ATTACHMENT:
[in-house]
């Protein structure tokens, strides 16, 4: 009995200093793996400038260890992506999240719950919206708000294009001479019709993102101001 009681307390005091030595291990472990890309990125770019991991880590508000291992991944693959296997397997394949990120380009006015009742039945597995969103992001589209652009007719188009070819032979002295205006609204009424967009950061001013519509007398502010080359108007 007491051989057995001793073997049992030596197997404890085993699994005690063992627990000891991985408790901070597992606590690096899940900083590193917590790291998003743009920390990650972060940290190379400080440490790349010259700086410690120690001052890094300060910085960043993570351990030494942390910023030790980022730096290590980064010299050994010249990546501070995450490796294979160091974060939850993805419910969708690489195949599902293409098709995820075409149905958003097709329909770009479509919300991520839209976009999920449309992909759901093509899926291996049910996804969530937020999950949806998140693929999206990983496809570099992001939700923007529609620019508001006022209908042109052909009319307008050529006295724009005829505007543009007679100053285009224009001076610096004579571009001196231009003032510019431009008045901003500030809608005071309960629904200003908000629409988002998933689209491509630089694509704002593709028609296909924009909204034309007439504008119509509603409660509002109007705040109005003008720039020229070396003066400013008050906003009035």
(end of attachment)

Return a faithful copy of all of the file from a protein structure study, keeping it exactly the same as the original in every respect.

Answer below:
[in-house]
């Protein structure tokens, strides 16, 4: 009995200093793996400038260890992506999240719950919206708000294009001479019709993102101001 009681307390005091030595291990472990890309990125770019991991880590508000291992991944693959296997397997394949990120380009006015009742039945597995969103992001589209652009007719188009070819032979002295205006609204009424967009950061001013519509007398502010080359108007 007491051989057995001793073997049992030596197997404890085993699994005690063992627990000891991985408790901070597992606590690096899940900083590193917590790291998003743009920390990650972060940290190379400080440490790349010259700086410690120690001052890094300060910085960043993570351990030494942390910023030790980022730096290590980064010299050994010249990546501070995450490796294979160091974060939850993805419910969708690489195949599902293409098709995820075409149905958003097709329909770009479509919300991520839209976009999920449309992909759901093509899926291996049910996804969530937020999950949806998140693929999206990983496809570099992001939700923007529609620019508001006022209908042109052909009319307008050529006295724009005829505007543009007679100053285009224009001076610096004579571009001196231009003032510019431009008045901003500030809608005071309960629904200003908000629409988002998933689209491509630089694509704002593709028609296909924009909204034309007439504008119509509603409660509002109007705040109005003008720039020229070396003066400013008050906003009035």